02-29-2016 11:58 PM
I really need help because I have been looking for answers for my questions everywhere.
First I want to analyze my expenditure data which I know it is very highly skewed, as a result Procsurveyreg wasn't an option. Now I have been reading multiple articles about the issue of skewed data and how to deal with it. Now from my understanding there is what called Generalized Linear modeling (GLM). The GLM compared to the ordinary linear regression is more flexible such that the dependent variable (in my case the expenditure outcomes) may be of either a normal or non-normal distribution.
Three main components make up the GLM:
1) the dependent variable distribution known as the exponential family;
2) the independent variables which maybe linear in their relationship with the dependent variable
; and 3) a link function (http://www.sagepub.com/sites/default/files/upm-binaries/21121_Chapter_15.pdf). I learnt also there is what is called modified park test to tell you exactly about the three main component mentioned above.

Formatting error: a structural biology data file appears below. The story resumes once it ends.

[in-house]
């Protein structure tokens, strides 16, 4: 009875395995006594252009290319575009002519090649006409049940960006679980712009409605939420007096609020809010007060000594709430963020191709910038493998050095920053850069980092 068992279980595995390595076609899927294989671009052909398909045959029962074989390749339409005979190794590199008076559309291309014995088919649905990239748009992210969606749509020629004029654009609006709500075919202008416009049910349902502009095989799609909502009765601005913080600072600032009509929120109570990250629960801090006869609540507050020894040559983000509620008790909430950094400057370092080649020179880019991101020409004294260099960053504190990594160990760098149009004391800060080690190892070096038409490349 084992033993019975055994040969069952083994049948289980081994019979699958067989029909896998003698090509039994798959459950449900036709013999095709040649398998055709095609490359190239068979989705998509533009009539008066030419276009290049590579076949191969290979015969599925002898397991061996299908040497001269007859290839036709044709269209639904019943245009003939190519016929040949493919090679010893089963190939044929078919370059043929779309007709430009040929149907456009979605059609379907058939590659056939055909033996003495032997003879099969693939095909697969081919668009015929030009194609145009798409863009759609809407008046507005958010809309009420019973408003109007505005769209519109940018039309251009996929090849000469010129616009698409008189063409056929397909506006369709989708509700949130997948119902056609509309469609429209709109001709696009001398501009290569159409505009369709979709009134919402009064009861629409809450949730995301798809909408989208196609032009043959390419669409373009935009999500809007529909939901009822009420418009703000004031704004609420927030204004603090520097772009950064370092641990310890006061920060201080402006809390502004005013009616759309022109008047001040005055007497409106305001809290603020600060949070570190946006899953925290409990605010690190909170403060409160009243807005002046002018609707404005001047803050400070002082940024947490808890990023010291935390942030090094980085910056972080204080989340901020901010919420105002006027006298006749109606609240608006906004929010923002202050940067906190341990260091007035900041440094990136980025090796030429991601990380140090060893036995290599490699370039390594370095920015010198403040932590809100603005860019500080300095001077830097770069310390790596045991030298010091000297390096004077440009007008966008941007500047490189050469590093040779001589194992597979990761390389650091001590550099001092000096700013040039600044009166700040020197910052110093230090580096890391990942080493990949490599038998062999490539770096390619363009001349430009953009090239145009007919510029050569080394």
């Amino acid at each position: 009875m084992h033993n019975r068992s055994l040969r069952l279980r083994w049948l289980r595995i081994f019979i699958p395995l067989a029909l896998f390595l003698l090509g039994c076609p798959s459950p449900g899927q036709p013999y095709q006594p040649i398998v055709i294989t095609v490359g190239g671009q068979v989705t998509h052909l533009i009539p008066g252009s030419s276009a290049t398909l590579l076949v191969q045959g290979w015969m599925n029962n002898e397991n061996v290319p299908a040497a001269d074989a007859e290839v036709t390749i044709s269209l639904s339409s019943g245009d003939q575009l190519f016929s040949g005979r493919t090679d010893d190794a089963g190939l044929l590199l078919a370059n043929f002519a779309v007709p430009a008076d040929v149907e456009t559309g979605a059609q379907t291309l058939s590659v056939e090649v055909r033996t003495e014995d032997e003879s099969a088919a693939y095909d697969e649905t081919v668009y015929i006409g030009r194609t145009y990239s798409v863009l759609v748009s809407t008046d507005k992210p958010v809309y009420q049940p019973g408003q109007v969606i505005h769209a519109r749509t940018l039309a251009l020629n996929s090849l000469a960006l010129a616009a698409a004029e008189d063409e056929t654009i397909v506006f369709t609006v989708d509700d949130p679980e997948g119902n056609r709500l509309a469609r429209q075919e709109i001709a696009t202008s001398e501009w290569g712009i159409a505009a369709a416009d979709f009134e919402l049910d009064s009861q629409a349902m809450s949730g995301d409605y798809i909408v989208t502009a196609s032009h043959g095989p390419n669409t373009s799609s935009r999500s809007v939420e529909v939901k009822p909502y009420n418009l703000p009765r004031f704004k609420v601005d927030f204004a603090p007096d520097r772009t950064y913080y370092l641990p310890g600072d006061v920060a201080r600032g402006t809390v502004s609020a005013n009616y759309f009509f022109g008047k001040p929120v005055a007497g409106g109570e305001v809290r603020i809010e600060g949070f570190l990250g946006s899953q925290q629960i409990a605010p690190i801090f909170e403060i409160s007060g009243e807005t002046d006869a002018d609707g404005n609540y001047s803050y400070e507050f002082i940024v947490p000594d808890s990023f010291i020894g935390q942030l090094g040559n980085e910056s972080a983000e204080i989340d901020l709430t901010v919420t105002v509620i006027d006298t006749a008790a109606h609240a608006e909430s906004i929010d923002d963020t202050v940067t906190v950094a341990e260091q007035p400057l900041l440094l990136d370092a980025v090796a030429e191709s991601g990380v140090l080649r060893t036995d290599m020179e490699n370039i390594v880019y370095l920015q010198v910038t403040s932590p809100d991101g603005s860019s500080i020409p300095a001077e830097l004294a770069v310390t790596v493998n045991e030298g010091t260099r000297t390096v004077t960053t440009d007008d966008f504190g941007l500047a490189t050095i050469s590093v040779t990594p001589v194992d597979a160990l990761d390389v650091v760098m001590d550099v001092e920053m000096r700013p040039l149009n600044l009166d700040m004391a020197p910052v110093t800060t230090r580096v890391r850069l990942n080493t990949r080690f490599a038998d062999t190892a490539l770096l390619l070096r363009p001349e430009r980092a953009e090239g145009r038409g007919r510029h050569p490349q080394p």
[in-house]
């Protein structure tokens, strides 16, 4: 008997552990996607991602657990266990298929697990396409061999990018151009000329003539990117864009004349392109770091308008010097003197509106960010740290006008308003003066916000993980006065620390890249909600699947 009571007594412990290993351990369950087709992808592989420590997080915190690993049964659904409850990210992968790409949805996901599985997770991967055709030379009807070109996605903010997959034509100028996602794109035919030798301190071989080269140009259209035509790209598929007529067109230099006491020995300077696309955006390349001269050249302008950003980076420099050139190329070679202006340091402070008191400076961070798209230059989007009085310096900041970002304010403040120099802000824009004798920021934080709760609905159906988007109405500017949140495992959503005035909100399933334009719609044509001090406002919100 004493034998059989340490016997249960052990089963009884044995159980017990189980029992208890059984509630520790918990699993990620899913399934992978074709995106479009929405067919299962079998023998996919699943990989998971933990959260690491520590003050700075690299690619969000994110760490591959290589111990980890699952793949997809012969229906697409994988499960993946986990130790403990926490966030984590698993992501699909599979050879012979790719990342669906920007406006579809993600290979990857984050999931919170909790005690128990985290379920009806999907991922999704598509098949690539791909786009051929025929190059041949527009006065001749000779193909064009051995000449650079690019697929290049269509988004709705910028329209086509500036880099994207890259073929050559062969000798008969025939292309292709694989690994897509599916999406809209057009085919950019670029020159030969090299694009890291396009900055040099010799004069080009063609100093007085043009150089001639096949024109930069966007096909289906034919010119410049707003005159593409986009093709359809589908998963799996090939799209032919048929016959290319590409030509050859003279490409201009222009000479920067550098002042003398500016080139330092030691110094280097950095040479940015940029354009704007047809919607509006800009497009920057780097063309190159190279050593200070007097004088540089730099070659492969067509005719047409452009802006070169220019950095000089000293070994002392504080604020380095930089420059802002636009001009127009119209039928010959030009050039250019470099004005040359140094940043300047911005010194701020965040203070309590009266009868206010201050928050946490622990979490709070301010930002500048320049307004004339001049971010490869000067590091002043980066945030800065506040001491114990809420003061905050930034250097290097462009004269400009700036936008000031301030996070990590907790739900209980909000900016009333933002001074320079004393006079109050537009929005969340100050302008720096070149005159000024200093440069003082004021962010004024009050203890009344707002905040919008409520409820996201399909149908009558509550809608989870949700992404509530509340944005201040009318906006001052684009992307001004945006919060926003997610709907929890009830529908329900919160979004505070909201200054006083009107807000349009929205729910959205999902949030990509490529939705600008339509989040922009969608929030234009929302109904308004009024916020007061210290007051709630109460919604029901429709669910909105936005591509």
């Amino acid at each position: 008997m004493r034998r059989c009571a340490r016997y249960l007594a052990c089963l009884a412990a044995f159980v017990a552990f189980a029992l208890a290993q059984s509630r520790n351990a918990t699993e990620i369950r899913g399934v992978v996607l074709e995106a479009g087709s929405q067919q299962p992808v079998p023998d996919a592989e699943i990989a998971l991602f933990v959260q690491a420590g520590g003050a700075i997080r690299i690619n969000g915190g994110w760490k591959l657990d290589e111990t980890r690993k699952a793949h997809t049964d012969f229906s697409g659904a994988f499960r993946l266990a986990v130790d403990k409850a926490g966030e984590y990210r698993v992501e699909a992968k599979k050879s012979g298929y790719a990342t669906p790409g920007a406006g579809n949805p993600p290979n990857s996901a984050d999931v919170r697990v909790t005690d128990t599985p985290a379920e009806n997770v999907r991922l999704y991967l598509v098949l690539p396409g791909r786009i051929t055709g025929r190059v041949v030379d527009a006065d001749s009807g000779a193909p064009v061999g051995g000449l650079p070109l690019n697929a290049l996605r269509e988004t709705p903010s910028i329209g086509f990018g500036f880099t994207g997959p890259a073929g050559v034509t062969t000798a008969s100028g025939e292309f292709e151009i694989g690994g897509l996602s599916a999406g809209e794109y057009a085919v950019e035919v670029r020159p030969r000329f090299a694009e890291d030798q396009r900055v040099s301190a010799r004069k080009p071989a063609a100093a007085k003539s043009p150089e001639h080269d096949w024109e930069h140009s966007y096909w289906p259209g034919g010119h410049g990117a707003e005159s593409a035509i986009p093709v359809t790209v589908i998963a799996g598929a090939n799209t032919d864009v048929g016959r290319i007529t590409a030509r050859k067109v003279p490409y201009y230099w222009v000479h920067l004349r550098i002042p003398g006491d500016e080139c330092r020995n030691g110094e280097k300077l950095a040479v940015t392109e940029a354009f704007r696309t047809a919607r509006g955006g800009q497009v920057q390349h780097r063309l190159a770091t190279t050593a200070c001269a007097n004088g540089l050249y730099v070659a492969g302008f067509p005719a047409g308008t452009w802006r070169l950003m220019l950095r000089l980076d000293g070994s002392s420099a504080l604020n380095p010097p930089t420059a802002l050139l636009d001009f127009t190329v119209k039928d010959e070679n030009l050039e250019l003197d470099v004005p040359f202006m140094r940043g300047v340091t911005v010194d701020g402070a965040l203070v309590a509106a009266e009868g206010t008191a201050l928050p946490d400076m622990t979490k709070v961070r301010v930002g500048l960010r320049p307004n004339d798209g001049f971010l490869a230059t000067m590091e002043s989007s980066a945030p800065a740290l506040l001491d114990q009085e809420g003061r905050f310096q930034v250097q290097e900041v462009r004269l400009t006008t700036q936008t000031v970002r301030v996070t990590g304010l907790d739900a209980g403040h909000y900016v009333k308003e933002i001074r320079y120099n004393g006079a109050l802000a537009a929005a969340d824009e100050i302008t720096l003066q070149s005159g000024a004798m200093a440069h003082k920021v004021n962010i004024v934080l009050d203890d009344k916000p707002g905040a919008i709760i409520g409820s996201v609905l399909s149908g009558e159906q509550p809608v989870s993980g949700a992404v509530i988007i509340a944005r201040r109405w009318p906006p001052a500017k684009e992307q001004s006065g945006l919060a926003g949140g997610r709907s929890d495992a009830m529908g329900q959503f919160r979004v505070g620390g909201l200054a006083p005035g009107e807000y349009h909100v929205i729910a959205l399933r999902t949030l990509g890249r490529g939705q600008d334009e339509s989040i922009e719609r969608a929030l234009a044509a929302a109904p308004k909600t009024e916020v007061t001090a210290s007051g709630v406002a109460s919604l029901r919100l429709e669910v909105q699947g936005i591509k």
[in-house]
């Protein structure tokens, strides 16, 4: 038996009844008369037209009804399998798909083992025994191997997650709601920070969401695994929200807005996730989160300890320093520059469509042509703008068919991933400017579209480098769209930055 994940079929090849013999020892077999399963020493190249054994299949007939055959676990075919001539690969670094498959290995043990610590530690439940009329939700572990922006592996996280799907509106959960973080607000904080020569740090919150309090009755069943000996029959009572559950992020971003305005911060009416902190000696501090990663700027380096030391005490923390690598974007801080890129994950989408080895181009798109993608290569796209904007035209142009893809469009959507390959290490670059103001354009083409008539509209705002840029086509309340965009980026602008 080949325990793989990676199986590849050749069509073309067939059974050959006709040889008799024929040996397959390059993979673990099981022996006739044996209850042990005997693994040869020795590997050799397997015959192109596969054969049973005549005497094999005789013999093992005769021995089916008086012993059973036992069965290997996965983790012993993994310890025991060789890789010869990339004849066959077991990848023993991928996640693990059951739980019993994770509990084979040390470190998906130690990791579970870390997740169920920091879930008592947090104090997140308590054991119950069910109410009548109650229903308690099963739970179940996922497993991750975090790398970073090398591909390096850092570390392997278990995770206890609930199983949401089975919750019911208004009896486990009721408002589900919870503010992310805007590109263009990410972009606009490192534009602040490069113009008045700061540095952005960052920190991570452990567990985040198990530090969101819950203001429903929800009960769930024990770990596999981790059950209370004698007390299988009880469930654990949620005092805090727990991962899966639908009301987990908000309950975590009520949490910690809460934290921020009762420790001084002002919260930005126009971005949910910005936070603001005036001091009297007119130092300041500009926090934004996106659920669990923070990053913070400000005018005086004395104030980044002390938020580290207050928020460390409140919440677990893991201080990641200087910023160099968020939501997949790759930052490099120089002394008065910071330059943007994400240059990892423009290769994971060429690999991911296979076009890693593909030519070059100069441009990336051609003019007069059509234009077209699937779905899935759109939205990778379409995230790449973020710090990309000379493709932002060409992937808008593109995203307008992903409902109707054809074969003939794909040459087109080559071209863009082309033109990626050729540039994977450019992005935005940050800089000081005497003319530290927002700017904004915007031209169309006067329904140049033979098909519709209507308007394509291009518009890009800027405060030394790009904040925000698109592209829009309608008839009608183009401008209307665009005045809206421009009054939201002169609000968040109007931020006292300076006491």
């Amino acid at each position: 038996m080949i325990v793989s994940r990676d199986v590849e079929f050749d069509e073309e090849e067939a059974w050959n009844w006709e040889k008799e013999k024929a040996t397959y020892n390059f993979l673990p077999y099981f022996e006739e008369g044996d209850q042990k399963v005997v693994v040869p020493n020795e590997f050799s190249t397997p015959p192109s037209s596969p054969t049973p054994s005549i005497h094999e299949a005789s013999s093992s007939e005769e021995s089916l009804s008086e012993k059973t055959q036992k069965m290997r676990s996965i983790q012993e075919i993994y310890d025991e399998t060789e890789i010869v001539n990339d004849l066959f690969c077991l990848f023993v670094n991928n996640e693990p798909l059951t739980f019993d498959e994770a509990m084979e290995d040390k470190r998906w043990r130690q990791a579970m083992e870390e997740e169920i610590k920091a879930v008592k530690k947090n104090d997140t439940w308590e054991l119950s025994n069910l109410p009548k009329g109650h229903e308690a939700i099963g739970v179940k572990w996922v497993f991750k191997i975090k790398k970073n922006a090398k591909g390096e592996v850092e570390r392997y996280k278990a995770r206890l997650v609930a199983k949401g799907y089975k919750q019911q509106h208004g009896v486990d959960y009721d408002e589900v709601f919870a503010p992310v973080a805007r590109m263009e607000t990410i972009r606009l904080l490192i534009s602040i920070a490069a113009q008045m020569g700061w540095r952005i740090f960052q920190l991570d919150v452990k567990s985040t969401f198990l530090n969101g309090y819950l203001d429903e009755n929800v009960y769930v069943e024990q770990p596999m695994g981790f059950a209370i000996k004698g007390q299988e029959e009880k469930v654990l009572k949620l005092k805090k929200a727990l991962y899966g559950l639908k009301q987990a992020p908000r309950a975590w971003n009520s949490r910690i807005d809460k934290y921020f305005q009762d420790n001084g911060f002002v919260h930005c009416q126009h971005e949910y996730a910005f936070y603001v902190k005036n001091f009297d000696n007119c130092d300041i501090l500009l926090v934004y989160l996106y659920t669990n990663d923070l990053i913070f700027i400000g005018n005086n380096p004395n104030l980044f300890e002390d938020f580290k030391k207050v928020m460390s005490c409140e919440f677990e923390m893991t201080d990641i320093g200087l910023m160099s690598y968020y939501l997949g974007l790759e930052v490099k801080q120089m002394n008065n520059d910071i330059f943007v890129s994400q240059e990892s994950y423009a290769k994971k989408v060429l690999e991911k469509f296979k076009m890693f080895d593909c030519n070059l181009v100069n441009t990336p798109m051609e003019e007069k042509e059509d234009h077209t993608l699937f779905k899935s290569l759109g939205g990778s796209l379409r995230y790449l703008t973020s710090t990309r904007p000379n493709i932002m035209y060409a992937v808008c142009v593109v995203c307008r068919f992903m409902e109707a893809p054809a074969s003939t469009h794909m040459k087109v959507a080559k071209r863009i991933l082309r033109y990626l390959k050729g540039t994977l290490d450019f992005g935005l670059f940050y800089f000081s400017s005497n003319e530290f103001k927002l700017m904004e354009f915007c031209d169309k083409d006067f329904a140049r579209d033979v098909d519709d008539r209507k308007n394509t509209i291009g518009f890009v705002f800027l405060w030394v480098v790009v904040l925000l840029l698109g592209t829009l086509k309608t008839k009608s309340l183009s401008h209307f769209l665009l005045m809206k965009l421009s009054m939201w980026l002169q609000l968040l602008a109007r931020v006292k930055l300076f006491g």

After this brief introduction my questions are:
1- Is there a SAS procedure along with documentation explaining how to conduct GLM and park's test? I am not looking in the documentation how statistics are computed rather I am looking for an easy explanation about the procedure.
2- I have a SUEVEY data, so I would like to know a procedure in which I can include the strata, cluster and weight.
P.S. I am fully aware of Paper 1657-2014 (http://support.sas.com/resources/papers/proceedings14/1657-2014.pdf), however, I have to admit as a student that it is above my ability to comprehend.
Help is very needed.
03-01-2016 12:20 AM
Thank you for your fast reply
I read that errors must be normaly distributed, however, how to check for that? I only was able to know how to check for normality for my dependent variable (see attachment)
Now regarding the log-transformation, I considered it until I read back transformation introduce a bias in the analysis. But if you have the equation and refernce for back transformation I might consider it again.